You can be a brilliant, innovative pediatric neurosurgeon at a sky-scraping top medical school, in addition to being a generous philanthropist with an inspirational up-from-dire-poverty personal story, plus a Presidential Medal of Freedom winner, and a best-selling writer whose memoir was turned into a TV movie starring Cuba Gooding Jr.
All that, but if you once shared your critical thoughts on evolutionary science and its moral implications — everything else about you suddenly dwindles to very little.
Dr. Ben Carson of Johns Hopkins University is that man. He’s scheduled to give the Commencement address and receive an honorary degree at Emory University but close to 500 faculty members, students and staff protested, drawing up a gravely serious letter to the student paper expressing their “concerns.” Over what? Carson had no intention of speaking about evolution but someone dug up an impromptu interview he once gave to a publication associated with his Christian denomination (he’s a Seventh Day Adventist).
Carson explained why he’s not impressed by the evidence on offer for Darwinian theory and why a materialist philosophy is at odds with the idea of free will and therefore makes it tough to offer a coherent account of moral principles. The interview is casual in tone and it’s not clear whether his views are more along the lines of theistic evolution, intelligent design, or some other perspective. Not that the protestors seemed inclined to make any careful distinctions.
Emory isn’t withdrawing the invitation and the letter’s signatories don’t demand that the university do so. But they do distort his opinions and make him sound far less thoughtful than he actually is. Because he says you can’t, under materialism, give a sound rationale for morality, they claim he said that evolutionists are therefore morally defective, which is of course absurd.
At the First Things website, Princeton University moral philosopher Robbie George comes to Carson’s defense. Professor George agrees with Carson:
But of course Gentle Ben (and he is indeed one of the gentlest, kindest people one could ever meet) doesn’t believe that his Darwinist friends and colleagues are necessarily unethical. What he believes is that Darwinism is necessarily materialistic. (This is a view about Darwinism that he shares with some devout Darwinists themselves.) And he believes that materialism, if true, is incompatible with free will and with ethical norms (which must be, after all, norms for the guidance of free choices, if they are to have any standing, force, and validity at all). Now, he knows perfectly well that people who believe in materialism are in many cases decent, honorable, ethical people. But he thinks that they lead lives that are much better than their formal philosophical beliefs would require them to lead. He believes that their commitment to materialism makes it impossible for them to give a sound account of the ethical norms which they themselves, to their credit, live by. Of course, he might be wrong about that (though I don’t think he is), just as he might be wrong about the validity of Darwinism as a scientific theory, or the compatility of Darwinism with the rejection of materialism. But it’s certainly not a mean or crazy thing to believe or say. It’s scarcely a cause for “concern” about having him as a Commencement speaker.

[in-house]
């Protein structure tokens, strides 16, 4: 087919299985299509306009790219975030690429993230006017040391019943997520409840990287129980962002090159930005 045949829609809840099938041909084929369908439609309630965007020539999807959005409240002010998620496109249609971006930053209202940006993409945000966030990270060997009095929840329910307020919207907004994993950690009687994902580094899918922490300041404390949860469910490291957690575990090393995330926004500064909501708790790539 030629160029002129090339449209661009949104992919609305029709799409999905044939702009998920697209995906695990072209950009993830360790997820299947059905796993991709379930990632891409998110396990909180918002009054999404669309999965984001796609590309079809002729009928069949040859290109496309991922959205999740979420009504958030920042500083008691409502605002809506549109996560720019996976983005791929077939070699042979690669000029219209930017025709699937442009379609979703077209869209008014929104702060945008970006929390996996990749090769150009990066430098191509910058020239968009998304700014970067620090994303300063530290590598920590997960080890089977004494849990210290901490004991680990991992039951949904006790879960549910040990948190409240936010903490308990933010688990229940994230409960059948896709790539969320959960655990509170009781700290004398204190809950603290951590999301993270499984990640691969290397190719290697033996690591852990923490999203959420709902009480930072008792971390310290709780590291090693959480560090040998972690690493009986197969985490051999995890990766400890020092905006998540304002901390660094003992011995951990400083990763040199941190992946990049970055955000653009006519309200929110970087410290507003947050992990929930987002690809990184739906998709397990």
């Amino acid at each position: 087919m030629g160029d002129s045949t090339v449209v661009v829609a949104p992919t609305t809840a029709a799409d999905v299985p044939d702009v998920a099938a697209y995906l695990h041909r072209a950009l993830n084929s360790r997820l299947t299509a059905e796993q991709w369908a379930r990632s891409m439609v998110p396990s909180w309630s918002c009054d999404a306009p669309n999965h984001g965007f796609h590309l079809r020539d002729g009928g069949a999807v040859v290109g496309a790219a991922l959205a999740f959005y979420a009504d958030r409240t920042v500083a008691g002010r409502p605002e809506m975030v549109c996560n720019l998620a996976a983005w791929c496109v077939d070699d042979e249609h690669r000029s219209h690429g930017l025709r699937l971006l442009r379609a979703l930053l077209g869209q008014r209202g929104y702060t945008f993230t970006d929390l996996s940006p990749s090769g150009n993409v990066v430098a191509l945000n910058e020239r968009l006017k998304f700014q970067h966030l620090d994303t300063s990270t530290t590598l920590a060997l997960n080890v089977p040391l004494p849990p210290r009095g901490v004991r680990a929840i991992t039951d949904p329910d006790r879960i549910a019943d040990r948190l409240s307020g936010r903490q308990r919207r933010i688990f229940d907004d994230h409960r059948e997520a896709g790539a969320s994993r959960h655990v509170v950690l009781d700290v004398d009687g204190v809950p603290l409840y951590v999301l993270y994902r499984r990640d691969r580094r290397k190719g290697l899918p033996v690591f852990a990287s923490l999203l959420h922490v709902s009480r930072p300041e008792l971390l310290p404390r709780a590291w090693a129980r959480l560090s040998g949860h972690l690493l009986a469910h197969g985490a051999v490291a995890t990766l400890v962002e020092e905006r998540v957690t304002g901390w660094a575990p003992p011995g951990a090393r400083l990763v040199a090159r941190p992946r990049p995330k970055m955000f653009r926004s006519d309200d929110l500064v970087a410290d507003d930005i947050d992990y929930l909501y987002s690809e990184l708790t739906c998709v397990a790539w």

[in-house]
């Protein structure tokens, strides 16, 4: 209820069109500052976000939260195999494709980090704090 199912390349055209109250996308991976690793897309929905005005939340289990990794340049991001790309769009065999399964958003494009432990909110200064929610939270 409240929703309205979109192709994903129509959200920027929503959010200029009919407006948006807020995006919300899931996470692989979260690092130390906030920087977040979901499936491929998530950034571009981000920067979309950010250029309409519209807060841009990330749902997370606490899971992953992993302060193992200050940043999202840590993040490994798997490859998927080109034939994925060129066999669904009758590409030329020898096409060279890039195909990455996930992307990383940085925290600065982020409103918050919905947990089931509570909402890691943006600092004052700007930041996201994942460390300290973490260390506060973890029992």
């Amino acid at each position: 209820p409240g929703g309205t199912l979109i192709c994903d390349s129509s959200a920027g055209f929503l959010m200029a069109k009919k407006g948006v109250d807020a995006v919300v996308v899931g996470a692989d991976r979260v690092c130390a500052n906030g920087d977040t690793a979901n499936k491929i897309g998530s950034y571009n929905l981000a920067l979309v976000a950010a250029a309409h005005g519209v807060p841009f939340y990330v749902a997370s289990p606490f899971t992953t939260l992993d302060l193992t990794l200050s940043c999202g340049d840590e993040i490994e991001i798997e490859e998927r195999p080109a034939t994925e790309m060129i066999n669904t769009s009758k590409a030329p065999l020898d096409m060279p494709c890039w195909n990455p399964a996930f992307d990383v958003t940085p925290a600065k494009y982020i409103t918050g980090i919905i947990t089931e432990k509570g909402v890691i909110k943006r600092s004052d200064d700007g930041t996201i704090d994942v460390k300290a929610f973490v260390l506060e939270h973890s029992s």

Emory, meanwhile, has struggled to explain how a Darwin-critic could possibly have received such an invitation, as Inside Higher Ed reports:
Campus spokesman Ron Sauder said Emory wasn’t aware of Carson’s views on evolution until after extending the invitation. The invitation isn’t necessarily an endorsement of Carson’s opinions. “Our position is to follow the research and the scientific method where it leads,” Sauder said. “Our leading life scientists would define our views on evolution, and the number of signatories on that petition would probably speak to that.”
Beyond the specific episode involving Emory University and Ben Carson, the general point needs to be emphasized. Dr. Carson is protected both by his renown and by the fact that a Commencement address, however high profile, is still just a one-shot event. It’s not an academic appointment.
If Carson’s brief comments on evolution drew this kind of harsh and distorting criticism, imagine the results if he were someone else: a young scientist seeking a strong start to his career, a not so young but still untenured scientist with his livelihood to protect, even a tenured academic worried about his reputation and the future careers of his own grad students.
Imagine one of those folks harboring private doubts about Darwin — as, in fact, we know that plenty do. He would have to be nearly suicidal, in disregarding his future job prospects — either that or fantastically brave — to breath a word about his opinions.
This is, once again, how Darwinists maintain the fiction that the scientific community has reached a freely determined “consensus” in favor of Darwinian evolution and against competing scientific views like intelligent design. The consensus is maintained by intimidation. It’s a farce — but for vulnerable people in academic life, a scary farce.